Seongyi Yun is Professor of Political Science and Dean of the College of Politics and Economics at Kyung Hee University, Seoul, Korea. He received his Ph.D. in the Department of Political Science at The Ohio State University in U.S.A. He serves vice president of the Korean Political Science Association. His research interests include Korean Politics, Online Politics and Political Participation.
Hee Min is Research Fellow in the Department of Political Science at Kyung Hee University, Seoul, Korea. She received her Ph.D. in the Department of Political Science at Kyung Hee University. She has research interests in Political Communication and Korean Politics.
2. Network Movement and Democracy: with a focus on 2016-17 Candle Demonstration in Korea
This paper tries to do a comparative study of 2016 candlelight demonstration asking for the resignation/impeachment of President Park Geun-hye with the three previous candlelight demonstration cases: memorial service for the victims (two middle school girl students: Hyosun and Misun) of US military armored vehicle incidents in 2002; the anti-impeachment of President Roh Moo-hyun in 2004, the anti-US beef imports in 2008.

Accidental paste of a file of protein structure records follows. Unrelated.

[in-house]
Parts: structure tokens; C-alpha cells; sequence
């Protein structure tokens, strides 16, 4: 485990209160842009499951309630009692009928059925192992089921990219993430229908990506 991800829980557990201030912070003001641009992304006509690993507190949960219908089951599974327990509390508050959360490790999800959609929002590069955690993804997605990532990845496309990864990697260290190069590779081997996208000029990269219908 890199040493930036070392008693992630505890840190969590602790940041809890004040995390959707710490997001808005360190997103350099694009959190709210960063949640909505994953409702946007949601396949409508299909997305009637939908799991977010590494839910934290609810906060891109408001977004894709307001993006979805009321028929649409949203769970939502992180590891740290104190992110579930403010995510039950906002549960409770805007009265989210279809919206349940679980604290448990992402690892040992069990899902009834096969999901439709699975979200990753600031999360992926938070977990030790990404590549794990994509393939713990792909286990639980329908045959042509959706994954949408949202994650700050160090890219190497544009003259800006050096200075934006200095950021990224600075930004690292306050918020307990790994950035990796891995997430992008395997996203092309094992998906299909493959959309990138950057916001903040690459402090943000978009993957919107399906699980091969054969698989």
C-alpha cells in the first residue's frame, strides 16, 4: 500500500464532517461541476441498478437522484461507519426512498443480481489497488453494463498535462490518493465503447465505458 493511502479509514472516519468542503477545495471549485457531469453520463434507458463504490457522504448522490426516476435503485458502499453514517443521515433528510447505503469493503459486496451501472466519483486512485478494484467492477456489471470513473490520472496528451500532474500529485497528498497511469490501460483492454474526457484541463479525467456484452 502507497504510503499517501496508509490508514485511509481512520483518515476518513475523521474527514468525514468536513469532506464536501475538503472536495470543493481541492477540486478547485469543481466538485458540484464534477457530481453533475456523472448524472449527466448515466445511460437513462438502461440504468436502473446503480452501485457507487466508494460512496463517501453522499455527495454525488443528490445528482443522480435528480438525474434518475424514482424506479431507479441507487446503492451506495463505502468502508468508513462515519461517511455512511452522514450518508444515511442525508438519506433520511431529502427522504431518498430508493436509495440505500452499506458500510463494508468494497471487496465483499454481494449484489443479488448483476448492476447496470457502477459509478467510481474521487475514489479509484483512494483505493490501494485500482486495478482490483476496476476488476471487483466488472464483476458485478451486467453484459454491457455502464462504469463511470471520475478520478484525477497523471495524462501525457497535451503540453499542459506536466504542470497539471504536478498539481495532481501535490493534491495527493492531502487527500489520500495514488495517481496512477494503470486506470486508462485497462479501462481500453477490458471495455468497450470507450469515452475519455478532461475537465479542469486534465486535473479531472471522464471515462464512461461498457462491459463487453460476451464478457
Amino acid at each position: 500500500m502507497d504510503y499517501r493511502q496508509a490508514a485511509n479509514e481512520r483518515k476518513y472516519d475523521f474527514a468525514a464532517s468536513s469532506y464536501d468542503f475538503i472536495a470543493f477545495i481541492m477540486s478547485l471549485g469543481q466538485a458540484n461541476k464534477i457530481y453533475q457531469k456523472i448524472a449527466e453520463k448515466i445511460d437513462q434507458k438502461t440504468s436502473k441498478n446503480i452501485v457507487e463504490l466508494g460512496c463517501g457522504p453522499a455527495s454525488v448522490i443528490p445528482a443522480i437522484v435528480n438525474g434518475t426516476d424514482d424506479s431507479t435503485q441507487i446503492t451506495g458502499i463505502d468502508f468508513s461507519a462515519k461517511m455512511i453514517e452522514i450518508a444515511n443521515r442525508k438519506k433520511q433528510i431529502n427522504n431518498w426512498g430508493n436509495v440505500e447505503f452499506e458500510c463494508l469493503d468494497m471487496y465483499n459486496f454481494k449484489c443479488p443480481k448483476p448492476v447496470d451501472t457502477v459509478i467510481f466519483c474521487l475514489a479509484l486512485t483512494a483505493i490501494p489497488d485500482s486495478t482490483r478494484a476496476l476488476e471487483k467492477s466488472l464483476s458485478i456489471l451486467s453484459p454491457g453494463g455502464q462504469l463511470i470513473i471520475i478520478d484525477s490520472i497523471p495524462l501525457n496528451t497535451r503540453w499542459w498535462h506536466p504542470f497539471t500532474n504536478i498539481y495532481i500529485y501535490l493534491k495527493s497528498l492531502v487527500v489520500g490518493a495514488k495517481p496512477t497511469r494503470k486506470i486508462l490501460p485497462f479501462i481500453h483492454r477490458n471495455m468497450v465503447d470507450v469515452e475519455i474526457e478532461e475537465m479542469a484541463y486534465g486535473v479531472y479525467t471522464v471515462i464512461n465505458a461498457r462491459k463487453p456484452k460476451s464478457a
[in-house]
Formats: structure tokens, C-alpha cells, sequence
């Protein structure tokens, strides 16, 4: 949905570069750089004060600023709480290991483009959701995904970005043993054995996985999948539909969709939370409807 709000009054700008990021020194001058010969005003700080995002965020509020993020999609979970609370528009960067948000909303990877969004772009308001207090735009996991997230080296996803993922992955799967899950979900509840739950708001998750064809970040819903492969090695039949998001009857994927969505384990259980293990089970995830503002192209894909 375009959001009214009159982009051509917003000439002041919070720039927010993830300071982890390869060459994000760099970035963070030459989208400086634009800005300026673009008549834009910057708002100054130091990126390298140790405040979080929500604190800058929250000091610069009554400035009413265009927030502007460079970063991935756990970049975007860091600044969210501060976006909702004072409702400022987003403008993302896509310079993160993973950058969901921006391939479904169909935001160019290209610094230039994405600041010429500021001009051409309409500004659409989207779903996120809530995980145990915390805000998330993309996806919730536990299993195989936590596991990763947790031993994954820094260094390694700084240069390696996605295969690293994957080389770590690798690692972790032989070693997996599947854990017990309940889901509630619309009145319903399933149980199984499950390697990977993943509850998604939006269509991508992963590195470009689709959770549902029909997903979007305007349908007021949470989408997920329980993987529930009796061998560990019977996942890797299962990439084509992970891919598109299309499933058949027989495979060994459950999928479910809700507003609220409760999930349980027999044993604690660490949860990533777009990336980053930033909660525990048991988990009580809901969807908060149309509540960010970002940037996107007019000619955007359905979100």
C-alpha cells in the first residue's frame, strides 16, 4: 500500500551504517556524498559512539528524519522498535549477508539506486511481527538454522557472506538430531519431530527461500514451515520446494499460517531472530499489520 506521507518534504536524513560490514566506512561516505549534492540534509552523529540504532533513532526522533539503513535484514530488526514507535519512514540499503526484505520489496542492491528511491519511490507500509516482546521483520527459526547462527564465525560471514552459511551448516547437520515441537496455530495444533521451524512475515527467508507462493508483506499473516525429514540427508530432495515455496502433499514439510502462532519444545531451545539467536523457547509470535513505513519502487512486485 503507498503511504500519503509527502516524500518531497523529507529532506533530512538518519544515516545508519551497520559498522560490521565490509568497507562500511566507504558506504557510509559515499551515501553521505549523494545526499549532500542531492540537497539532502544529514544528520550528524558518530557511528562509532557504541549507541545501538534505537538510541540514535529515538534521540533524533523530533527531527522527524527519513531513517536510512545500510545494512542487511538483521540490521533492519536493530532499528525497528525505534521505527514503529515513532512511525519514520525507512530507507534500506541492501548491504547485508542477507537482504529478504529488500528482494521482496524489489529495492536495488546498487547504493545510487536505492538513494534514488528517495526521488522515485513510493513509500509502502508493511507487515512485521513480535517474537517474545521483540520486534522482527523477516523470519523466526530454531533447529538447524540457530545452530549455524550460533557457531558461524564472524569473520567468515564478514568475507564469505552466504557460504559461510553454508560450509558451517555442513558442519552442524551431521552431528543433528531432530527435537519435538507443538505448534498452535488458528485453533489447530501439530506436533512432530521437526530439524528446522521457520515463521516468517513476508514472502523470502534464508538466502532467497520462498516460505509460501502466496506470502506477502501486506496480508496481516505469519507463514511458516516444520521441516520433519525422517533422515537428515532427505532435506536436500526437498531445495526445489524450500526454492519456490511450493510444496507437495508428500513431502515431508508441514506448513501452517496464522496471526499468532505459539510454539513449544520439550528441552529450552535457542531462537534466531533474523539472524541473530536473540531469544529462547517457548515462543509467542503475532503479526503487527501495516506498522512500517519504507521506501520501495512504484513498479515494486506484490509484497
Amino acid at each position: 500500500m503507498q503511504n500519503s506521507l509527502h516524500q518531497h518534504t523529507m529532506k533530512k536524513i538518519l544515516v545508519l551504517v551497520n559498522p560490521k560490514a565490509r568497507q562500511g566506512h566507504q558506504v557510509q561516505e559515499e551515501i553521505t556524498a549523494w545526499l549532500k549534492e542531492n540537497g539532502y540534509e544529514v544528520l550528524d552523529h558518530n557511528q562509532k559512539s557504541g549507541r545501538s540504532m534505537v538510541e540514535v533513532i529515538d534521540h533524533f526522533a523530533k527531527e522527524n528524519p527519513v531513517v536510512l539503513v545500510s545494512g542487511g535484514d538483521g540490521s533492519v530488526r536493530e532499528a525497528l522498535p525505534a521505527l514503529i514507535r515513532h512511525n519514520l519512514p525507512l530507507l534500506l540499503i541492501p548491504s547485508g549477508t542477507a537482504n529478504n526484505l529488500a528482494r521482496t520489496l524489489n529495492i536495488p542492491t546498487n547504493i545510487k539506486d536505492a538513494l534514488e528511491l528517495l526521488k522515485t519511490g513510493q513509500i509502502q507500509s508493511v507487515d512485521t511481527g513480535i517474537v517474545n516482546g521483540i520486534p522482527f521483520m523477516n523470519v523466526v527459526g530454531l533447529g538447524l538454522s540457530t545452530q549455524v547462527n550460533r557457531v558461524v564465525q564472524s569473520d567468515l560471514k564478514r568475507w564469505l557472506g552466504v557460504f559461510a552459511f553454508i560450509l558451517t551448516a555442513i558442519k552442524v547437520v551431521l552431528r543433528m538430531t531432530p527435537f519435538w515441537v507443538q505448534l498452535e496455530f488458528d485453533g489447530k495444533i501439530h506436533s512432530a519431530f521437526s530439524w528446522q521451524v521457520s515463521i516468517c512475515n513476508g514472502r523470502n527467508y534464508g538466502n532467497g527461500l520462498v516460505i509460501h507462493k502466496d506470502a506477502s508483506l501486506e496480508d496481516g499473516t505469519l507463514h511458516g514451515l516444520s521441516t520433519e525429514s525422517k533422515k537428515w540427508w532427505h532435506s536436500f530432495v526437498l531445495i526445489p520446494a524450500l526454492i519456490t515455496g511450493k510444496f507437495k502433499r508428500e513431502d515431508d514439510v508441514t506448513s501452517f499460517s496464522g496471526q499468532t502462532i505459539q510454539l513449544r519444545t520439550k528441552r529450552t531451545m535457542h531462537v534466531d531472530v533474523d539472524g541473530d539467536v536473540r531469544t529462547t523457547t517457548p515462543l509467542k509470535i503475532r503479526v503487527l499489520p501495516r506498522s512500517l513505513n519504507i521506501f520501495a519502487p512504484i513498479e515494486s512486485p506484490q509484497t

All the four cases share some similarities. First, internet-based communication has played very important functions. Second, duration period of the demonstration and the number of the participants reached record high level at each time. Third, each achieved the objective of the demonstration: 2002, apology by the US President; 2004, decision to reject the impeachment by the Constitutional Court; 2008, temporary stoppage of US beef imports; 2016, the impeachment of the President.
2016 case is important not just because the sheer number of the cumulative participants (reaching more than 15 millions), but because of the new way how the internet-based network functions. From the network movement studies, topics for the analysis are agenda setting, informing, voting, organizing, and institutionalization. This study tries to assess what topics can be expanded from what media in order to change real politics. Compared to the previous three cases, the scale and intensity of IT utilization in the 2016 candlelight has greatly changed, and IT has contributed to the development of democracy because of the increased political utilization of IT which can lead to the institutional change.
LEW Seok-Jin is Professor in the Department of Political Science at Sogang University, Seoul, Korea. He received his Ph.D. in the Department of Political Science at Yale University in U.S.A. His research interests include Political Economy, International Political Economy, IT and Politics.
CHO Hee-Jung is Senior Researcher in the Institute of Social Science at Sogang University, Seoul, Korea. She received her Ph.D. in the Department of Political Science at Sogang University. She has research interests in Comparative Politics, IT and Democracy.